1596  \fBpcrepartial\fP  \fBpcrepartial\fP
1597  .\"  .\"
1598  documentation.  documentation.
1599  .  .
1600    .
1601  .SS "The string to be matched by \fBpcre_exec()\fP"  .SS "The string to be matched by \fBpcre_exec()\fP"
1602  .rs  .rs
1603  .sp  .sp
1604  The subject string is passed to \fBpcre_exec()\fP as a pointer in  The subject string is passed to \fBpcre_exec()\fP as a pointer in
1605  \fIsubject\fP, a length (in bytes) in \fIlength\fP, and a starting byte offset  \fIsubject\fP, a length (in bytes) in \fIlength\fP, and a starting byte offset
1606  in \fIstartoffset\fP. In UTF-8 mode, the byte offset must point to the start of  in \fIstartoffset\fP. If this is negative or greater than the length of the
1607  a UTF-8 character. Unlike the pattern string, the subject may contain binary  subject, \fBpcre_exec()\fP returns PCRE_ERROR_BADOFFSET. When the starting
1608  zero bytes. When the starting offset is zero, the search for a match starts at  offset is zero, the search for a match starts at the beginning of the subject,
1609  the beginning of the subject, and this is by far the most common case.  and this is by far the most common case. In UTF-8 mode, the byte offset must
1610    point to the start of a UTF-8 character (or the end of the subject). Unlike the
1611    pattern string, the subject may contain binary zero bytes.
1612  .P  .P
1613  A non-zero starting offset is useful when searching for another match in the  A non-zero starting offset is useful when searching for another match in the
1614  same subject by calling \fBpcre_exec()\fP again after a previous success.  same subject by calling \fBpcre_exec()\fP again after a previous success.
# Line 1519  start of the subject, which is deemed to Line 1628  start of the subject, which is deemed to
1628  set to 4, it finds the second occurrence of "iss" because it is able to look  set to 4, it finds the second occurrence of "iss" because it is able to look
1629  behind the starting point to discover that it is preceded by a letter.  behind the starting point to discover that it is preceded by a letter.
1630  .P  .P
1631    Finding all the matches in a subject is tricky when the pattern can match an
1632    empty string. It is possible to emulate Perl's /g behaviour by first trying the
1633    match again at the same offset, with the PCRE_NOTEMPTY_ATSTART and
1634    PCRE_ANCHORED options, and then if that fails, advancing the starting offset
1635    and trying an ordinary match again. There is some code that demonstrates how to
1636    do this in the
1637    .\" HREF
1638    \fBpcredemo\fP
1639    .\"
1640    sample program. In the most general case, you have to check to see if the
1641    newline convention recognizes CRLF as a newline, and if so, and the current
1642    character is CR followed by LF, advance the starting offset by two characters
1643    instead of one.
1644    .P
1645  If a non-zero starting offset is passed when the pattern is anchored, one  If a non-zero starting offset is passed when the pattern is anchored, one
1646  attempt to match at the given offset is made. This can only succeed if the  attempt to match at the given offset is made. This can only succeed if the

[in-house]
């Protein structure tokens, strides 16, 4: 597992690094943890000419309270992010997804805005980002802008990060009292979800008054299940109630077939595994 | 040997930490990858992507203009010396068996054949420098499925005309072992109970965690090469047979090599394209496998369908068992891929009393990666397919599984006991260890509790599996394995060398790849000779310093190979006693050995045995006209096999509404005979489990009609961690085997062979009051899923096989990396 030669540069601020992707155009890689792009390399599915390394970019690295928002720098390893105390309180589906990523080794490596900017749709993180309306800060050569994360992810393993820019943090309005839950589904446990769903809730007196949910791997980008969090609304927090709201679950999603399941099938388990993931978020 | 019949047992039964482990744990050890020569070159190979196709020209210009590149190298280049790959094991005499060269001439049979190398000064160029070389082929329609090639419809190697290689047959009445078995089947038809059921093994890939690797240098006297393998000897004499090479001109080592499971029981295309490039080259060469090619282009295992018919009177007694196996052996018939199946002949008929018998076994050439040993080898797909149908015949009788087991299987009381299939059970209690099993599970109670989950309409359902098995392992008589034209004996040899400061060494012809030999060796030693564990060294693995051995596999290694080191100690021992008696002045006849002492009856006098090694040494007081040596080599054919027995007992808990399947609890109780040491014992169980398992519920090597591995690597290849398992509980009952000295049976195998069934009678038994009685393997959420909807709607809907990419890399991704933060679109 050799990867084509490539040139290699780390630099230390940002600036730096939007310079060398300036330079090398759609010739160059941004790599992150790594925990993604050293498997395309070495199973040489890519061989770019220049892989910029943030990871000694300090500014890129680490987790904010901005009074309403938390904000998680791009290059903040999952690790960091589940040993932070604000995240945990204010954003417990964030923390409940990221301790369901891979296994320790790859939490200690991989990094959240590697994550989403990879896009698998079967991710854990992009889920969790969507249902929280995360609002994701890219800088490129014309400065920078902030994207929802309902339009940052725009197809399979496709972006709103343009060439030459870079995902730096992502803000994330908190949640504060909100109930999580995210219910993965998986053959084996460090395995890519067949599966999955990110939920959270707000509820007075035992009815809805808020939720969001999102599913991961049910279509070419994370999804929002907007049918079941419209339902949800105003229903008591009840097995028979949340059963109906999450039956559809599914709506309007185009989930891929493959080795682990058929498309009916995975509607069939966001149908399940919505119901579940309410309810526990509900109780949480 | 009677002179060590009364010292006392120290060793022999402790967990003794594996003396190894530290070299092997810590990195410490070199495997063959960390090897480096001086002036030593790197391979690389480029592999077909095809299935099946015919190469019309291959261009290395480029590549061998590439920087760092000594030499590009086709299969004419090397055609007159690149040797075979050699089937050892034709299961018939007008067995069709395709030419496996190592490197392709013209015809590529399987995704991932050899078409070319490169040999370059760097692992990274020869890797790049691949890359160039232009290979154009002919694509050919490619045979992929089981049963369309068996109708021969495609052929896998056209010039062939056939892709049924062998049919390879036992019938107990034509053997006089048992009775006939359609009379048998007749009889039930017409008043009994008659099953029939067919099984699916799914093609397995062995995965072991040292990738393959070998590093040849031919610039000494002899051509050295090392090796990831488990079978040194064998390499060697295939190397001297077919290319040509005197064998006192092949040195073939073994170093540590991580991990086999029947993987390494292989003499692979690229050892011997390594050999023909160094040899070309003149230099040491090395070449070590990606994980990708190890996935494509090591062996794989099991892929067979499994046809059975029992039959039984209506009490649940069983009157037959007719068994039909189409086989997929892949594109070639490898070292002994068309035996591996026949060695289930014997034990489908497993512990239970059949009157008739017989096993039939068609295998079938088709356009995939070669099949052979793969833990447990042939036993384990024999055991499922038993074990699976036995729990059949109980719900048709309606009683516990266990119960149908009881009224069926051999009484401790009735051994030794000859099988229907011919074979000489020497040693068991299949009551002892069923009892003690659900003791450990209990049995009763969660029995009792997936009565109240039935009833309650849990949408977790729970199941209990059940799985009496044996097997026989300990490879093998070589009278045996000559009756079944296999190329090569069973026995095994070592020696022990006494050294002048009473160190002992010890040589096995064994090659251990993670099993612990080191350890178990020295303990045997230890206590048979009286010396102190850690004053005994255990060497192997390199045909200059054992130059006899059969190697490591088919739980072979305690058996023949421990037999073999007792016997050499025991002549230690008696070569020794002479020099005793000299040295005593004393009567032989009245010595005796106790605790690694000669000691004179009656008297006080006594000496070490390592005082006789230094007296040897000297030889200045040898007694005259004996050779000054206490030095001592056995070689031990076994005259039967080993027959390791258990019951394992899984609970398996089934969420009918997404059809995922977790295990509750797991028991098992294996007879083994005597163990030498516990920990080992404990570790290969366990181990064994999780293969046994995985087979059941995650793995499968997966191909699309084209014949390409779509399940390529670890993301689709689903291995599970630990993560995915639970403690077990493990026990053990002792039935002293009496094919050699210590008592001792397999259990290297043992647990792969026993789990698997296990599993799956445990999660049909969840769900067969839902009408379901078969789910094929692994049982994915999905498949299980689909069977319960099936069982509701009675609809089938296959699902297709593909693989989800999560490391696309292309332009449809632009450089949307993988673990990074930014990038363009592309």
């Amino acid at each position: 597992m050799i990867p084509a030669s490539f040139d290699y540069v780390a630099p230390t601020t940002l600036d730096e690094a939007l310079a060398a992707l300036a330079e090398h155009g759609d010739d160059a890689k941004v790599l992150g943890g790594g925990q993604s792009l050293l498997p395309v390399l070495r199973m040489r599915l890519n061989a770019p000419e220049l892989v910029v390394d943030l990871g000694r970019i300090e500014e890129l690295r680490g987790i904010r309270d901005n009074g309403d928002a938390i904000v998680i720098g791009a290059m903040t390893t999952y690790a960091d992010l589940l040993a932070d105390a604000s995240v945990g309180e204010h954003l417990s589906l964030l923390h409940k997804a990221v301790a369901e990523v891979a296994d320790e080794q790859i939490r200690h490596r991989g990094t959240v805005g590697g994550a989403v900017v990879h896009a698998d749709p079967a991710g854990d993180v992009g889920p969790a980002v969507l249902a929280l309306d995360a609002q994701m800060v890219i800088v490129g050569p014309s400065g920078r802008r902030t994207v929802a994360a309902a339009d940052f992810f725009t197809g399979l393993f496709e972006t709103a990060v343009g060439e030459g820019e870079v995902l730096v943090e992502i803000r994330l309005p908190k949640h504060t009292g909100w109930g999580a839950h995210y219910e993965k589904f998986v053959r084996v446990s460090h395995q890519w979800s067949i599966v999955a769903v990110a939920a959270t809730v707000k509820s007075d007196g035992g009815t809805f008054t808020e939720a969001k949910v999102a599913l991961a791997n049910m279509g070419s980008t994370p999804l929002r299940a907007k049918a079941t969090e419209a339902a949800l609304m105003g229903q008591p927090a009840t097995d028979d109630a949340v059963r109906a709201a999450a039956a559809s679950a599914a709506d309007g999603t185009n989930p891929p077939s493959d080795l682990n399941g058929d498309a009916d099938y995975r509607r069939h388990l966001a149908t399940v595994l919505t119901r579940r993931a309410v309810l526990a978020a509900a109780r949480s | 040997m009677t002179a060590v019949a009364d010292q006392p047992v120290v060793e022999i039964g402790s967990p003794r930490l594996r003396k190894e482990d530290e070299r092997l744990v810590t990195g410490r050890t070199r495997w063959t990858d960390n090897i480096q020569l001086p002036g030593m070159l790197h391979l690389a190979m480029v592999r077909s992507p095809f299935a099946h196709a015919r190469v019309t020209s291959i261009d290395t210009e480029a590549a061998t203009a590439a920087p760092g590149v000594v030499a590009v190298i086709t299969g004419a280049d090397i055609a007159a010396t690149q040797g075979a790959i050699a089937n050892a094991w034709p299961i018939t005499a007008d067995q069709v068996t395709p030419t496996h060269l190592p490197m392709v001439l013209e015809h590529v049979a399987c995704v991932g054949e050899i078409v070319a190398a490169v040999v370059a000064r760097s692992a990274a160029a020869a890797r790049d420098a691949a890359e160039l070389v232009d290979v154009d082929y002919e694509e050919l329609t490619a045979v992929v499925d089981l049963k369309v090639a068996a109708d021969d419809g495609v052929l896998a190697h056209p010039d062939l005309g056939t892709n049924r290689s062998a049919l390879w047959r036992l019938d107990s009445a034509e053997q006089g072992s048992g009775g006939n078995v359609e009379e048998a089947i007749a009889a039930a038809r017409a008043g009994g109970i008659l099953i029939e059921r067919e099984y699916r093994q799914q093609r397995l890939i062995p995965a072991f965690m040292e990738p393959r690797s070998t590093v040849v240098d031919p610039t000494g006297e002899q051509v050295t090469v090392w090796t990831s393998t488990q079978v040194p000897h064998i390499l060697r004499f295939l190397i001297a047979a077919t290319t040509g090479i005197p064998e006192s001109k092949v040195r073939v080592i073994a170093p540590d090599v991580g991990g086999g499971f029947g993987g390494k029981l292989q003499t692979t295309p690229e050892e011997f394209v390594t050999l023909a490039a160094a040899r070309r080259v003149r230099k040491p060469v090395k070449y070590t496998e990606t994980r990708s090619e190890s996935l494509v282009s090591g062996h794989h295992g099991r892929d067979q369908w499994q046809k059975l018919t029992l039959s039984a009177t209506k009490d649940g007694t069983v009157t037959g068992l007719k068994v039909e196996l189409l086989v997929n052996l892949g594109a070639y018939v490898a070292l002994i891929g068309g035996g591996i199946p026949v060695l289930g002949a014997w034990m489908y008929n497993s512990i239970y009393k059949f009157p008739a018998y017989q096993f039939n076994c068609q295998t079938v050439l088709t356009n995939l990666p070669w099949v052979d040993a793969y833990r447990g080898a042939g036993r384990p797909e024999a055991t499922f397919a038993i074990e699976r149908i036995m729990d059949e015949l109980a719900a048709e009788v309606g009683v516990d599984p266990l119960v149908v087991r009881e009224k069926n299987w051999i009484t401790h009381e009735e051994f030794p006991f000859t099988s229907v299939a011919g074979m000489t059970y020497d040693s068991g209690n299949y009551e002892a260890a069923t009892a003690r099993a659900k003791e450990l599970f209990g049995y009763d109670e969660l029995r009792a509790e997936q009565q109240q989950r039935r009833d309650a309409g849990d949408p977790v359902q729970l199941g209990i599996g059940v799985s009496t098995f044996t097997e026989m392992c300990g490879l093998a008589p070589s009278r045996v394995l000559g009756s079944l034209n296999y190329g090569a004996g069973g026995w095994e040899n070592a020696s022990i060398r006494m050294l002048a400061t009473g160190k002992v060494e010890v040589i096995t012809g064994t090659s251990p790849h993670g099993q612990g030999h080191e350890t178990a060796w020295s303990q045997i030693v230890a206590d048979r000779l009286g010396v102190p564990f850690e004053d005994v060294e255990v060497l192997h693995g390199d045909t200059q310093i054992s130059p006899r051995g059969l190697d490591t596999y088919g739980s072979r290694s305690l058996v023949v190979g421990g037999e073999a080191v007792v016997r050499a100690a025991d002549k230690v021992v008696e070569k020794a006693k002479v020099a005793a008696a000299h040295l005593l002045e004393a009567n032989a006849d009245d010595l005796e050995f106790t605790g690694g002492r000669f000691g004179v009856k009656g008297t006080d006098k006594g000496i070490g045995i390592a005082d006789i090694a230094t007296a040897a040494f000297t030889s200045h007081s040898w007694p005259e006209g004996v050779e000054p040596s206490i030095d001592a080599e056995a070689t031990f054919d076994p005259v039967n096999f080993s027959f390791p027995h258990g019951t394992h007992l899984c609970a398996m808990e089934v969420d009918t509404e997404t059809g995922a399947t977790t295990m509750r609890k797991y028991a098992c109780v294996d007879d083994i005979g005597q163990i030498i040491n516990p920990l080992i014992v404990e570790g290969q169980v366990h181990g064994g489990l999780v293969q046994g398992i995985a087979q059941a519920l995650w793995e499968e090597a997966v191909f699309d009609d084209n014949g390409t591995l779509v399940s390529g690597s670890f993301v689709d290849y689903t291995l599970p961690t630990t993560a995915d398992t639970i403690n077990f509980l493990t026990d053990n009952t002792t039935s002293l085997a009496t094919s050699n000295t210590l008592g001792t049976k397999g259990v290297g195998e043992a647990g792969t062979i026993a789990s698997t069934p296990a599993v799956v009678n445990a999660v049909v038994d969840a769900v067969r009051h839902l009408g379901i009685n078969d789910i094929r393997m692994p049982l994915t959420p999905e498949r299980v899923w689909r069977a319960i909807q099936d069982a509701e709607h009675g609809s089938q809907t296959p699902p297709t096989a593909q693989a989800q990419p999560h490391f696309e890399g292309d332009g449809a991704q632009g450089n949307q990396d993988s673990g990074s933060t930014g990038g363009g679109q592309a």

1647  pattern does not require the match to be at the start of the subject.  pattern does not require the match to be at the start of the subject.
1648  .  .
1649    .
1650  .SS "How \fBpcre_exec()\fP returns captured substrings"  .SS "How \fBpcre_exec()\fP returns captured substrings"
1651  .rs  .rs
1652  .sp  .sp
# Line 1589  Offset values that correspond to unused Line 1713  Offset values that correspond to unused
1713  expression are also set to -1. For example, if the string "abc" is matched  expression are also set to -1. For example, if the string "abc" is matched
1714  against the pattern (abc)(x(yz)?)? subpatterns 2 and 3 are not matched. The  against the pattern (abc)(x(yz)?)? subpatterns 2 and 3 are not matched. The
1715  return from the function is 2, because the highest used capturing subpattern  return from the function is 2, because the highest used capturing subpattern
1716  number is 1. However, you can refer to the offsets for the second and third  number is 1, and the offsets for for the second and third capturing subpatterns
1717  capturing subpatterns if you wish (assuming the vector is large enough, of  (assuming the vector is large enough, of course) are set to -1.
1718  course).  .P
1719    \fBNote\fP: Elements of \fIovector\fP that do not correspond to capturing
1720    parentheses in the pattern are never changed. That is, if a pattern contains
1721    \fIn\fP capturing parentheses, no more than \fIovector[0]\fP to
1722    \fIovector[2n+1]\fP are set by \fBpcre_exec()\fP. The other elements retain
1723    whatever values they previously had.
1724  .P  .P
1725  Some convenience functions are provided for extracting the captured substrings  Some convenience functions are provided for extracting the captured substrings
1726  as separate strings. These are described below.  as separate strings. These are described below.
1727  .  .
1728    .
1729  .\" HTML <a name="errorlist"></a>  .\" HTML <a name="errorlist"></a>
1730  .SS "Error return values from \fBpcre_exec()\fP"  .SS "Error return values from \fBpcre_exec()\fP"
1731  .rs  .rs
# Line 1637  If a pattern contains back references, b Line 1767  If a pattern contains back references, b
1767  gets a block of memory at the start of matching to use for this purpose. If the  gets a block of memory at the start of matching to use for this purpose. If the